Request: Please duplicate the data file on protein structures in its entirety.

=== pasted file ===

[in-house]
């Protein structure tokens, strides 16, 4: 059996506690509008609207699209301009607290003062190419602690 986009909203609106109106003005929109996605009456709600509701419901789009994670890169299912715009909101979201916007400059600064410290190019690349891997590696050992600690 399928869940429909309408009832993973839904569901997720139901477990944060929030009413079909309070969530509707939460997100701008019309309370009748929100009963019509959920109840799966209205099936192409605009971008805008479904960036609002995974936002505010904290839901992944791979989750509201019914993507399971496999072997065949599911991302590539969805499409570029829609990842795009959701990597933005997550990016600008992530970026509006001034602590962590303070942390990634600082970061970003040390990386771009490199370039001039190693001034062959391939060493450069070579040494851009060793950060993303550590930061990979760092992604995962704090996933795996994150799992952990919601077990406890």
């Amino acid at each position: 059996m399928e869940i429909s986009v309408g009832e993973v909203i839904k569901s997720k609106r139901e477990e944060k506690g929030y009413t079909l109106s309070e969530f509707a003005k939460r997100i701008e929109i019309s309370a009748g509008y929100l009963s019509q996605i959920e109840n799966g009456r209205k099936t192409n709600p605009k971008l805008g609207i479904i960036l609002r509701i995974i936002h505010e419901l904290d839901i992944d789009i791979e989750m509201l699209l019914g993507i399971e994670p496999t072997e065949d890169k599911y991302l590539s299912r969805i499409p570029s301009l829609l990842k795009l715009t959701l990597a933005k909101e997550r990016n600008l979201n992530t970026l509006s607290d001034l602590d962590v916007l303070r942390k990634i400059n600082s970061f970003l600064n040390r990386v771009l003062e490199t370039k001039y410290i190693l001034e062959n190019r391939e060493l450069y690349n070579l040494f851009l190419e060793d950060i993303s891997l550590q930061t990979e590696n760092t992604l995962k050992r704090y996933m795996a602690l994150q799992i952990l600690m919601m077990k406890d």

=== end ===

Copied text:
[in-house]
């Protein structure tokens, strides 16, 4: 059996506690509008609207699209301009607290003062190419602690 986009909203609106109106003005929109996605009456709600509701419901789009994670890169299912715009909101979201916007400059600064410290190019690349891997590696050992600690 399928869940429909309408009832993973839904569901997720139901477990944060929030009413079909309070969530509707939460997100701008019309309370009748929100009963019509959920109840799966209205099936192409605009971008805008479904960036609002995974936002505010904290839901992944791979989750509201019914993507399971496999072997065949599911991302590539969805499409570029829609990842795009959701990597933005997550990016600008992530970026509006001034602590962590303070942390990634600082970061970003040390990386771009490199370039001039190693001034062959391939060493450069070579040494851009060793950060993303550590930061990979760092992604995962704090996933795996994150799992952990919601077990406890």
């Amino acid at each position: 059996m399928e869940i429909s986009v309408g009832e993973v909203i839904k569901s997720k609106r139901e477990e944060k506690g929030y009413t079909l109106s309070e969530f509707a003005k939460r997100i701008e929109i019309s309370a009748g509008y929100l009963s019509q996605i959920e109840n799966g009456r209205k099936t192409n709600p605009k971008l805008g609207i479904i960036l609002r509701i995974i936002h505010e419901l904290d839901i992944d789009i791979e989750m509201l699209l019914g993507i399971e994670p496999t072997e065949d890169k599911y991302l590539s299912r969805i499409p570029s301009l829609l990842k795009l715009t959701l990597a933005k909101e997550r990016n600008l979201n992530t970026l509006s607290d001034l602590d962590v916007l303070r942390k990634i400059n600082s970061f970003l600064n040390r990386v771009l003062e490199t370039k001039y410290i190693l001034e062959n190019r391939e060493l450069y690349n070579l040494f851009l190419e060793d950060i993303s891997l550590q930061t990979e590696n760092t992604l995962k050992r704090y996933m795996a602690l994150q799992i952990l600690m919601m077990k406890d």